No easy mounting of nfs shares (Maverick)

Jordon Bedwell jordon at
Mon Oct 4 13:24:57 UTC 2010

On Mon, 2010-10-04 at 12:24 +0200, Thierry de Coulon wrote:
> I tried that but where is it supposed to show? I get nothing in Places, but 
> that might be because I don't use "hard" mounting (I can't as the shares are 
> not allways available (no central server runnniong 24/24).

Try using the soft, intr which will allow you to kill or interrupt the
mount if the server is unavailable.  As far is it not showing up in the
places menu, it will not, unless it's mounted.  So once it mounts it
will then show up.

I forgot to mention previously too, that you can name the folders you
add bookmarks to, so when you do: file:///mnt/share you can also rename
it so you can do something like: 'file:///mnt/share name' to give it the
places alias 'name' instead of share.

> No need to be aggressive. No, it's no troll. And I am *not* criticizing either 
> Ubuntu or Maverick RC. I picked it because I have relatively new hardware and 
> Maverick picks up all of it (ethernet, wifi, card reader, webcam) where other 
> ditributions/releases don't. I am fully aware it's an RC. I am not familiar 
> with Ubuntu and Gnome, so I don't know if things may be bugs or not. As far 
> as I can say Maverick is terrific even as it is (RC), so much that I am 
> seriously considering switching to it.

Not being aggressive, I just happen to be a bit blunt, and I do
apologise for it, but it just happens, out of my control.  I am happy to
hear you might be switching to Debian based distros.

> Besides, it's nothing new to Maverick that starting a search for "network" 
> shows you samba shares (if any) but not nfs shares. And it's not Ubuntu 
> specific either. The question (which is a general question) is why there is 
> no GUI tool that will list nfs servers and shares, which I would expect to 
> be "normal" servers and shares in Linux environment.

This is because in theory and application, SAMBA shares are broadcast,
NFS shares are not.  Think of SAMBA as your computer in a typical home
network, you announce and broadcast yourself, other people can find you
by asking the router and then you click it, and it asks the computer
what it has to offer and the computer tells your computer.  Think of NFS
as a closed network with selective sharing, nobody broadcasts
themselves, but some people offer sharing, if you know their information
you can view that shared file.

> The reference to KDE and MacOS X was just to say that in MacOS X it's easier 
> to connect to an nfs server (through the GUI) than it is in Gnome (as far as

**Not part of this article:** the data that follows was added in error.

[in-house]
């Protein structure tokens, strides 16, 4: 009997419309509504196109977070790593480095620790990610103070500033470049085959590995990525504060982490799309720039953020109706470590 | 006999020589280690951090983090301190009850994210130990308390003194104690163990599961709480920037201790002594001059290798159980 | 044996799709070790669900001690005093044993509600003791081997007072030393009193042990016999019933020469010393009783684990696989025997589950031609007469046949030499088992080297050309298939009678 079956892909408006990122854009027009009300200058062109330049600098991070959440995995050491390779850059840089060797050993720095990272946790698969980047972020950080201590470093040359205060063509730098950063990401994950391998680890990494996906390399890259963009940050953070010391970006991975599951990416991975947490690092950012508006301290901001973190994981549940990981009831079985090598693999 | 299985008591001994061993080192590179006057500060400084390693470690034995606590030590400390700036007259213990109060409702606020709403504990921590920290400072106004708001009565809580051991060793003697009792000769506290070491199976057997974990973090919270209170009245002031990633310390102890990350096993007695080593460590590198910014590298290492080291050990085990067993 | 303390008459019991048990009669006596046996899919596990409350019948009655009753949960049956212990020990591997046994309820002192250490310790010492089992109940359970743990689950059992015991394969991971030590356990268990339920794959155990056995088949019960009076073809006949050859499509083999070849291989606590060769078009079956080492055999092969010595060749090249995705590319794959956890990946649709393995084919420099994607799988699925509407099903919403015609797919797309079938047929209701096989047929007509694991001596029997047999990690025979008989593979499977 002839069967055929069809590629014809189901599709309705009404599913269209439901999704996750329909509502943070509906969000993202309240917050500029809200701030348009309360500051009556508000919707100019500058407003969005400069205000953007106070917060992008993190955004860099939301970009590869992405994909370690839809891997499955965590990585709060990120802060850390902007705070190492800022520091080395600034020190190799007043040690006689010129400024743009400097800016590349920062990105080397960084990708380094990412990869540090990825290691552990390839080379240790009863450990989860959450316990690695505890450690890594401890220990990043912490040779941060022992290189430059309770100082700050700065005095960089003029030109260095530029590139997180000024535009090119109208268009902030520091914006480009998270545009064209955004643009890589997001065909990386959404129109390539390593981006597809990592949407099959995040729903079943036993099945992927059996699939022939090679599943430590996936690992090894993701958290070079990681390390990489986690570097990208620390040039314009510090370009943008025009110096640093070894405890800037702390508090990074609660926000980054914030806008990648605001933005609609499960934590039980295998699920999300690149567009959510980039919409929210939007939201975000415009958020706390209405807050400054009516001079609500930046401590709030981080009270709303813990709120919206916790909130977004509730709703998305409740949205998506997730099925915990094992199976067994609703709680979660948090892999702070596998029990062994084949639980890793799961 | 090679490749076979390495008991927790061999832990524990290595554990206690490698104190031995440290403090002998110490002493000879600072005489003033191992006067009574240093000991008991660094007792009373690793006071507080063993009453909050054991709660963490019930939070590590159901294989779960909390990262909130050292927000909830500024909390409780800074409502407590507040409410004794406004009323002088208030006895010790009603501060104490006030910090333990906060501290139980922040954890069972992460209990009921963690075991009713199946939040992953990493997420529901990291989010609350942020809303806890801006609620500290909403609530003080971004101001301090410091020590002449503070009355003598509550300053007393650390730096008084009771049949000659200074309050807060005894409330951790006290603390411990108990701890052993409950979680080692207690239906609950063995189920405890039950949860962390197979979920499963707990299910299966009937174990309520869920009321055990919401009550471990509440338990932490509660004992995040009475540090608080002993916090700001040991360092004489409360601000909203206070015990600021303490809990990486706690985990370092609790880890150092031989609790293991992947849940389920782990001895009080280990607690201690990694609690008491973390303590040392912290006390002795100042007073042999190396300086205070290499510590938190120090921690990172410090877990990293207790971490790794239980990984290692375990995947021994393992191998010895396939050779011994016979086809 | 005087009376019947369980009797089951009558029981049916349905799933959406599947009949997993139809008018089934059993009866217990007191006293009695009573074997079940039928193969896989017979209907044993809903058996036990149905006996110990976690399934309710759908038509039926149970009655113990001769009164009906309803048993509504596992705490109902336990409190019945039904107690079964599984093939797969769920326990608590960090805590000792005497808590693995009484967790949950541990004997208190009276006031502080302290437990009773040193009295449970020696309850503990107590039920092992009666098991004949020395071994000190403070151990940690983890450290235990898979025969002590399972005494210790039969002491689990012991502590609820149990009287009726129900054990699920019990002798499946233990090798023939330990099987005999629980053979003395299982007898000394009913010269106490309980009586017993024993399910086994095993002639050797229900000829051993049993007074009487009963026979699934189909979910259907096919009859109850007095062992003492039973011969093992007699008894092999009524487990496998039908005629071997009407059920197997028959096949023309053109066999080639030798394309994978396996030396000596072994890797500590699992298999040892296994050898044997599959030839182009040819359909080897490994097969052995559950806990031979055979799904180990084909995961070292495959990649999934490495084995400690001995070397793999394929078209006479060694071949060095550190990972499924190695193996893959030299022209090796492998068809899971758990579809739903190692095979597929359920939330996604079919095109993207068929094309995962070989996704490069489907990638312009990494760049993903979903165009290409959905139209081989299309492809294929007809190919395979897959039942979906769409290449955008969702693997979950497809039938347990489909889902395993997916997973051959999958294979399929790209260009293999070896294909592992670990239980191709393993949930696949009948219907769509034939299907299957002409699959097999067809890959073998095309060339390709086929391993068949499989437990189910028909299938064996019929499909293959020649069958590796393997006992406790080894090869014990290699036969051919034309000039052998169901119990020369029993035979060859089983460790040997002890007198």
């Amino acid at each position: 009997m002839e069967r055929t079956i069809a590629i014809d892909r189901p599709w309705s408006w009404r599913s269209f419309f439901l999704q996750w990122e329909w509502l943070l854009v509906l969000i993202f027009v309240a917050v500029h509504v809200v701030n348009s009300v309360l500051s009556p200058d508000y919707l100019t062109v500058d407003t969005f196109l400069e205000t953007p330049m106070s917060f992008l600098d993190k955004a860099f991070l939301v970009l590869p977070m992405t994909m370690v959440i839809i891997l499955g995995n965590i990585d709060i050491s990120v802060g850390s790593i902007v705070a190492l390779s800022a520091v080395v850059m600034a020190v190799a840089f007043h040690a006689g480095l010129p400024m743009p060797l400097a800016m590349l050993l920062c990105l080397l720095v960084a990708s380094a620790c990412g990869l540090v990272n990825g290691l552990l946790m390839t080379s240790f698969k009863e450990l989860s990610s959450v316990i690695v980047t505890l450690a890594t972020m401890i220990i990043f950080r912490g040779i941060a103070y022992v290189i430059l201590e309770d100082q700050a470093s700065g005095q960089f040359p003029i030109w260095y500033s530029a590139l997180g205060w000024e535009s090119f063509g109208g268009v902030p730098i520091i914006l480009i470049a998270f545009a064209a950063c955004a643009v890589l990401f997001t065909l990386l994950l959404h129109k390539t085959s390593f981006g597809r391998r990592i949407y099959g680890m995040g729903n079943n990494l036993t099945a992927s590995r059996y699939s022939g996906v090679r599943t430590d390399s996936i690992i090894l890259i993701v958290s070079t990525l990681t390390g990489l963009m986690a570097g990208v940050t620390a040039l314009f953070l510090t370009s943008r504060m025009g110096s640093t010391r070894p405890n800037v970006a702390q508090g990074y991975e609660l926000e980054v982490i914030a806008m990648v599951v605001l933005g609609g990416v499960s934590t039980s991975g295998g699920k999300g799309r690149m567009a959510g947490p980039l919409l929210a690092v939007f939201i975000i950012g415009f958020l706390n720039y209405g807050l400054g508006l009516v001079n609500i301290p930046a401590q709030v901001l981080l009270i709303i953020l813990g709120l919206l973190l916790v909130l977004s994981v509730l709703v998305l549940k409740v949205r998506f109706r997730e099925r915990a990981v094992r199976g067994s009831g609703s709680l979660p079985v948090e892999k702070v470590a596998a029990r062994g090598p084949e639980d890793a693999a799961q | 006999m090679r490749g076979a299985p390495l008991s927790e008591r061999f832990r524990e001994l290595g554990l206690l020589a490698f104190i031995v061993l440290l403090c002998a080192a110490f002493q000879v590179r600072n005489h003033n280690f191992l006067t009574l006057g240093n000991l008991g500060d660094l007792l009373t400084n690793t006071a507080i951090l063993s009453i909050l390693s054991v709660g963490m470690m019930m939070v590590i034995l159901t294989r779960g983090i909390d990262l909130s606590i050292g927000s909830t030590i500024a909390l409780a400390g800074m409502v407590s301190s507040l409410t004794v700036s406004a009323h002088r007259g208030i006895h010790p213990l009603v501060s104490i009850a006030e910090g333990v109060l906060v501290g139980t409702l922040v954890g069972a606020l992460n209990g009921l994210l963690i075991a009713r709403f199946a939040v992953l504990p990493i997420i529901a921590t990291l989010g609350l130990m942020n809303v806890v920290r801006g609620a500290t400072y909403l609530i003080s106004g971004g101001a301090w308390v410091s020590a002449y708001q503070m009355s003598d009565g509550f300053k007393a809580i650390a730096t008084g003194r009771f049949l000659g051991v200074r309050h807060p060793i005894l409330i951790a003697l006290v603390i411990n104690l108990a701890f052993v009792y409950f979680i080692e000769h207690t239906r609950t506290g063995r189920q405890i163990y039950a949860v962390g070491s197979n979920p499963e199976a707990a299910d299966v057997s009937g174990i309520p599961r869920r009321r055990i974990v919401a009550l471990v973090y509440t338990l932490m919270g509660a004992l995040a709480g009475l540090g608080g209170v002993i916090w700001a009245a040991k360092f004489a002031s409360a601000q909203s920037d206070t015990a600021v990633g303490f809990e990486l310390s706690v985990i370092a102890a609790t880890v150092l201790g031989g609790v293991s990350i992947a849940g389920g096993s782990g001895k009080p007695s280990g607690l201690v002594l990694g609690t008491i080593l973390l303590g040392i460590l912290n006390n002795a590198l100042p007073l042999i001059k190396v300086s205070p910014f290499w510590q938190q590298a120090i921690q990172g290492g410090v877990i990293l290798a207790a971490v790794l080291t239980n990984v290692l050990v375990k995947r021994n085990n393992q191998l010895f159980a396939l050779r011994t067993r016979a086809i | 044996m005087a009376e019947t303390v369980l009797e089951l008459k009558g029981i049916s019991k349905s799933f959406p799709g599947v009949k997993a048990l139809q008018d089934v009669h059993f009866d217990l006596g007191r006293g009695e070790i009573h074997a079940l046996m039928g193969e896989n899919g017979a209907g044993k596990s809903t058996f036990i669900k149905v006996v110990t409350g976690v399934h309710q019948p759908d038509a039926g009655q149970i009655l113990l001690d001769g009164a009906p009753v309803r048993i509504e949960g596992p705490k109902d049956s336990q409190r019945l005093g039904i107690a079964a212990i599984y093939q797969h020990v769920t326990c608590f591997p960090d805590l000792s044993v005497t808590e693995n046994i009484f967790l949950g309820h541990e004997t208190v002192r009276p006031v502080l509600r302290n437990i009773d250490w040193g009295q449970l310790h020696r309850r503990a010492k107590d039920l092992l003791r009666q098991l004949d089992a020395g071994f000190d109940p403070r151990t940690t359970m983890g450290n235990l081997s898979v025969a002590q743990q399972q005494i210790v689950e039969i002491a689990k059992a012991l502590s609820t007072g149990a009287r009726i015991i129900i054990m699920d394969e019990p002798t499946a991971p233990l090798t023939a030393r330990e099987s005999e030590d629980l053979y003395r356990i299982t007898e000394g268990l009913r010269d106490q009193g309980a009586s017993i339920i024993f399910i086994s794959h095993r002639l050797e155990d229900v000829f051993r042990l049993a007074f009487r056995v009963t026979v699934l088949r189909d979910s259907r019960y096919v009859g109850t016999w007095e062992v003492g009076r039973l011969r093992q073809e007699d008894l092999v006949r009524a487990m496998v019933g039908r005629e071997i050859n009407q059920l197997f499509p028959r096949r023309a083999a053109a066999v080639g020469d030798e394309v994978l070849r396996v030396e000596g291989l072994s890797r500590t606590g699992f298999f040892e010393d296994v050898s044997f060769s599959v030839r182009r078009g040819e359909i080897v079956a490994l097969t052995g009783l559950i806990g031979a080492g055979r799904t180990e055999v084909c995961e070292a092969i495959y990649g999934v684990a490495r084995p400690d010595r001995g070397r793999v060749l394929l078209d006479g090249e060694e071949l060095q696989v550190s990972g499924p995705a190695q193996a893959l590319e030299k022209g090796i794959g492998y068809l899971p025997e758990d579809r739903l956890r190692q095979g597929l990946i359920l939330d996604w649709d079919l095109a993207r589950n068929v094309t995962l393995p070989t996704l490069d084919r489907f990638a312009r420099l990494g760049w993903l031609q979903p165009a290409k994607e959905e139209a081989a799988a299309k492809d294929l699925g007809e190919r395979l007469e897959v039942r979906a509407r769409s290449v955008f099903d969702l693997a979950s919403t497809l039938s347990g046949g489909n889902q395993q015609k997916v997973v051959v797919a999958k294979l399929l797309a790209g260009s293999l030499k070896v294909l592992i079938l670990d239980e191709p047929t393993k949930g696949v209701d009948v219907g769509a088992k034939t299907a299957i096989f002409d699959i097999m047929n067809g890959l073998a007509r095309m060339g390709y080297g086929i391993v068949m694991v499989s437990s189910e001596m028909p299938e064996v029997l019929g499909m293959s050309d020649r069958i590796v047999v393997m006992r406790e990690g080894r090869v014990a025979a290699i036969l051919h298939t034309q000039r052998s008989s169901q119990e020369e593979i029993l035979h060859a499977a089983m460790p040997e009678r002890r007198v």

> I can tell, but I'd be delighted to learn I'm wrong).

Well, I can't say for sure.  I have a Mac Pro here, a really nice one
but the thing is nothing more than a big foot rest. No, LOL, I don't use
it for that, I just never use it. I used it for about a week and ended
up back on my personal baby. I don't hate Macs, I just prefer my baby,
an i7 with Ubuntu and Debian side by side. I didn't buy it either, it
was given to me so this is the main reason I do not rid of it, it would
be a big insult if I did.  I never actually tied it to my network for
real either, it was just tied in as a guest PC with internet access, so
I could play with it and see what all the fuss was about with Macs. I
can say one thing for it, Quicktime looks awesome on a Mac compared to
Windows (I don't use Windows either, but my family does) and World of
Warcraft got me addicted enough to install Wine and play it occasionally
on my Ubuntu install.

> KDE 4 dropped and screwed that feature, which leaves me with the option to try 
> Ubuntu+Trinity, or to try and see if I can setup Gnome to do what I need. It 
> seems to me that autofs does not work on "my" Maverick install, so before I 
> would "complain" and fill a bug repport I use the mailing list to check if 
> maybe I did things the wrong way (so if someone says autofs works for him in 
> Maverick I could ask how he did).

KDE 4 dropped a screwed a lot of things I heard.  I had a lot of friends
switch from KDE to GNOME after KDE 4 came out, I could never see what
the fuss was about, but I've never used KDE either. I did like the new
KDE interface a bit, not much but a bit.  I still prefer GTK and GNOME
over KDE and whatever it uses. That's personal preference though as I'm
sure you already got. 

You can view your autofs logs in /var/log/messages this should give you
a hint at what is going wrong hopefully.  Makes sure to double check
nothing is sensitive in there before you go and post it on a mailing
list. I have no problem with AutoFS either, which is why we should get
you to grep your logs so we can see what is going wrong, perhaps there
was a slip on the configuration you missed.

> If it's forbidden on this list to issue any statement/question that does not 
> imply that Ubuntu <add-your-version-here>  is the greatest of all operating 
> systems in the Galaxy I'd probably better unsubscribe as fast as I can...

This is not a rule, and never will be. You, just like us, are entitled
to an opinion.  Linux is Linux, we just have our personal preferences
and our personal spins. I am Debian and Ubuntu to the bone, but I have
used Redhat and Redhat based systems too, I actually used to consult for
quite a few companies that primarily use CentOS and Redhat, even though
I worked personally from Debian and Ubuntu.

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